I mention the switch from dead-ass memoir to coincidentally resemblant novel-form fiction not because it’s interesting to analyze the contours of the Nazlı/Leyla distinction, but because it underscores how much Leyla/Nazlı's lifestyle is a product of a yearning after a certain kind of literary life. Leyla’s idol is Christiane F., a Berlin author whose 1978 autobiography recounts her adolescence as a teenage prostitute and drug addict. “Ever since fifth grade,” Leyla tells the people she meets in Berlin, “I knew I would one day move to Berlin and become a heroine addict.” In what could have been the novel’s most gripping turn, she follows Christiane’s lead into sex work. But this section, told in flashback, is so undercooked that it barely feel like it’s happened. She gives up sex work after two months, and though she’s had plenty of time to reflect on the experience, she’s barely integrated it.
“What’s so sacramental about sex?” she soliloquizes. “If our bodies are sacred, then why is it okay to use it to clean for others, cook, carry, build for others for money so little it barely pays for our rents.” This sort of “why not?” sex-positive, sexuality-reclaiming feminism reads well-enough on paper, but Leyla admits that the commodification of her own body leaves her feeling psychologically paralyzed, irremediably stained. I don’t put the burden on Koca for untangling the sexual ambivalence of nth-wave feminism, but she has knotted herself into rhetorical and emotional contradictions that she lazily leaves for the reader to resolve.
The feeling I have after reading this book is that Koca has constructed a kind of fan fiction of the autofiction novel. Like a genre enthusiast, she knows all the künstlerroman-ish beats, all the tropes, all the stock characters, but she also hasn’t the patience to knit these episodes and elements into a satisfying arc, or to reflect on them more than superficially. For all the books Leyla’s read, all the great films she’s seen, she hasn’t developed the tools to transform the dross of life into the gold of art. “With every piece of artwork” Leyla consumes, she feels “more nationless, ageless, boundless,” but this process feels less like expansion than a kind of dissolution into a selfless muck — or an imperfectly scribbled copy of the various heroines she aspires to be like: Christiane F. and Sylvia Plath and others. Books should expand us, not reduce us to cliché, but the reading Leyla/Nazlı has done seems to have diminished her horizons into a very narrow view of what it means to be an artist. Leyla demonstrates no pluck, and frankly, no hustle, no ability to imagine a life that could unite her sophomoric notions of artistic purity and authenticity with financial solvency and personal stability. “To turn a profit,” she opines (whines), “one needs to get rid of all the inconveniences like self-regard, hopes, and dreams.” Lady, I don’t know how to tell you this, but we all gotta work.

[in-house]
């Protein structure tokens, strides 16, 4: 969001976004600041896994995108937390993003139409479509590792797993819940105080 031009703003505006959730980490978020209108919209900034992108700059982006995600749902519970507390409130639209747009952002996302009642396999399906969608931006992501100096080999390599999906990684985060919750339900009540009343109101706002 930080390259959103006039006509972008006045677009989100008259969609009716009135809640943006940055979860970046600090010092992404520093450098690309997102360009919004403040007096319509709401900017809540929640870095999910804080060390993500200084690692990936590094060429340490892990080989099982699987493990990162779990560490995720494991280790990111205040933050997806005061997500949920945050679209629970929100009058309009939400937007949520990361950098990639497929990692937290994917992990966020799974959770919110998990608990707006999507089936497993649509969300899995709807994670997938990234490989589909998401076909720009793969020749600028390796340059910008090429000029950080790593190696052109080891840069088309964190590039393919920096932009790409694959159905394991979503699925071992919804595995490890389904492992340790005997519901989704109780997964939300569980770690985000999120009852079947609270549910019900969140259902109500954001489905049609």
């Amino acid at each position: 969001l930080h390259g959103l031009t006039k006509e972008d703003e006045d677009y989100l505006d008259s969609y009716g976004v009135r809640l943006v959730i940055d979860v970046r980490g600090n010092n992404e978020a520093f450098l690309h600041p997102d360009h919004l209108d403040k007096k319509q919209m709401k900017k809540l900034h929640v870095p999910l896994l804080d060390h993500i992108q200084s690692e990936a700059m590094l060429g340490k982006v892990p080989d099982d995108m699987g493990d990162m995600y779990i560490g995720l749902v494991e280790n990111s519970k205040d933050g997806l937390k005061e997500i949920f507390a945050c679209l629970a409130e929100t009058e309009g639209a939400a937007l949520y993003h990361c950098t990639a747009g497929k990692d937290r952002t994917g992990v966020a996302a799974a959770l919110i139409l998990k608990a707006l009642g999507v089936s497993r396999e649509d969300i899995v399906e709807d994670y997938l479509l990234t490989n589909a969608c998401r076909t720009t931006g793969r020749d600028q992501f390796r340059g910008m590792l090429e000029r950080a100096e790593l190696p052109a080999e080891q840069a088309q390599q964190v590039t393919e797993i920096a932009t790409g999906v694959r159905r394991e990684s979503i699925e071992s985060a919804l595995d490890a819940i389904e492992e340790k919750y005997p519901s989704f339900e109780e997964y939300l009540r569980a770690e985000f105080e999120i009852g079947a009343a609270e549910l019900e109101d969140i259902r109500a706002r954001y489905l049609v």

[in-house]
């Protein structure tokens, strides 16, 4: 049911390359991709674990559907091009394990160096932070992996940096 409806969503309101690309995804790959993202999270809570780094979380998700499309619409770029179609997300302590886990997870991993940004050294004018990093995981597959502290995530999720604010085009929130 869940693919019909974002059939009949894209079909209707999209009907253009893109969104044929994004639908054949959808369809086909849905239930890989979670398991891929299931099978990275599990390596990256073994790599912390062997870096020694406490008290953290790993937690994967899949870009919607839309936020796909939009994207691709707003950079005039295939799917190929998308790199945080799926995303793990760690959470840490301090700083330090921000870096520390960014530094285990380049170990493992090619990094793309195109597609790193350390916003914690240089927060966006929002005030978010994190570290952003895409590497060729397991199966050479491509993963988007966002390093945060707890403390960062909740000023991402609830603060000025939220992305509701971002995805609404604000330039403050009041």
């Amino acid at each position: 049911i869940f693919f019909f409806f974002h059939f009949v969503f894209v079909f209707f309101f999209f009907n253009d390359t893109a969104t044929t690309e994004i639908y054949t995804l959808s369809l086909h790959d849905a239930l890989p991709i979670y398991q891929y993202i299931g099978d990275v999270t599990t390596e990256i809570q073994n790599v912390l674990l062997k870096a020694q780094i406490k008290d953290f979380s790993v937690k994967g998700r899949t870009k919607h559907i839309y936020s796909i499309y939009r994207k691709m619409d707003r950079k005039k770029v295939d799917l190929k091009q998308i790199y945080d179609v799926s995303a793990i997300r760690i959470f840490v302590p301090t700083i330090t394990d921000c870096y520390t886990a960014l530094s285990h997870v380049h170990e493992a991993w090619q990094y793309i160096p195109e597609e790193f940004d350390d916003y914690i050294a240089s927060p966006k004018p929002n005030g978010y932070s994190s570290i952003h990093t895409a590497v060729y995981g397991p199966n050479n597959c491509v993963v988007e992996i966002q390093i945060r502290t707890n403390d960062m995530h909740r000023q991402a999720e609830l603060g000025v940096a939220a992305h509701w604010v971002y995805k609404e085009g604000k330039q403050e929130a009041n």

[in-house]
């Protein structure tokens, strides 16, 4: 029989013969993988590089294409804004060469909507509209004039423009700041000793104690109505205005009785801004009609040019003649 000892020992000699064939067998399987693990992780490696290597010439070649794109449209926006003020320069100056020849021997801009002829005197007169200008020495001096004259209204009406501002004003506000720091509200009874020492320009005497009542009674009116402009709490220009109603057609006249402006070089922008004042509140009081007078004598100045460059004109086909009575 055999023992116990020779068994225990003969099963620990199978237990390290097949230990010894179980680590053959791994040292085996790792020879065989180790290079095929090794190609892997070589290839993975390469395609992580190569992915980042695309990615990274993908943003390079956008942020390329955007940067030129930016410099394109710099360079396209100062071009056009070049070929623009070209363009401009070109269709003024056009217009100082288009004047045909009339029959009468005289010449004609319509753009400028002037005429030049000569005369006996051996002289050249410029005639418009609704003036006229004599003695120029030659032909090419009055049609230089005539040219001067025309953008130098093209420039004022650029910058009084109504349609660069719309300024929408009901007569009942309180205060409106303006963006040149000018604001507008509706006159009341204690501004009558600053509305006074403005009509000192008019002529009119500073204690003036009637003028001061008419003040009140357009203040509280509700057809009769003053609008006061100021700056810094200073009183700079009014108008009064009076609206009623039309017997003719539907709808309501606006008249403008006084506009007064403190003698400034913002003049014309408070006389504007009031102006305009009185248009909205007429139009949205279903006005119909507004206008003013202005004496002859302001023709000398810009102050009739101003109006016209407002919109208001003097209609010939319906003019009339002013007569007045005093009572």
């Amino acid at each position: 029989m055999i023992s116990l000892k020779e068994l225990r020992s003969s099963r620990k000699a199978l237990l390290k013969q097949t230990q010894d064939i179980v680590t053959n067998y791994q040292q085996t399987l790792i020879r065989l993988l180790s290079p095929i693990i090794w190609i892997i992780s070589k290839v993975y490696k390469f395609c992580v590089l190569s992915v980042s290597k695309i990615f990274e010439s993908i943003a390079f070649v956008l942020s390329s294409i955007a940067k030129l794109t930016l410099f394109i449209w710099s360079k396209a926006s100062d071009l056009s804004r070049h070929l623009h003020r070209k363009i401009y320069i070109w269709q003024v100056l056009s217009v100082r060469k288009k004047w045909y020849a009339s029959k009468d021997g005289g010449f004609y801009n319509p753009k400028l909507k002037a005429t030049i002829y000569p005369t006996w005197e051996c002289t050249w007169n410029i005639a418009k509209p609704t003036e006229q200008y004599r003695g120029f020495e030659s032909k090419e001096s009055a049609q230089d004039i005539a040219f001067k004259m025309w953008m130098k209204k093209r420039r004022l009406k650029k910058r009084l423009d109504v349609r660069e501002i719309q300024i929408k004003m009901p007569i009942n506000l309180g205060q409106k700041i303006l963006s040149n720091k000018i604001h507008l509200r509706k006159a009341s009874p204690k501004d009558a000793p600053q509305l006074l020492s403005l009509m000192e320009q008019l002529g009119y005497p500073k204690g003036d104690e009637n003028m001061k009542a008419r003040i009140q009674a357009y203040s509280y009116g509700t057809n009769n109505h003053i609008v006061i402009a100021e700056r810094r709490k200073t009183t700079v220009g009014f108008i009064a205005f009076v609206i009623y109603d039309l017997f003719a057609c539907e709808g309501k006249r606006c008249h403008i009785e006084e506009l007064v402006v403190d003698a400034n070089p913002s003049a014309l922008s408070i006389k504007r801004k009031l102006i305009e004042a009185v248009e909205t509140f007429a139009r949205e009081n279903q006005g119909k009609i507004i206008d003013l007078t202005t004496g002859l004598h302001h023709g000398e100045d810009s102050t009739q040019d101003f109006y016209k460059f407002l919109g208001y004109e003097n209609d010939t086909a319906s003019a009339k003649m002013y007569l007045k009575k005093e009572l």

At the end of the novel, Leyla is still deciding, just like in the Turkish soaps she binges, whether she’ll stay with her lover. Because this is autofiction, real life is the spoiler, and there’s a reason why Koca now lives in Indiana and not Malmö. Has she made the right choice? She doesn’t tell us in the novel, but you’re holding the ending in your hands. As with the other questions in the book, this final question is one she’s left for the reader to answer.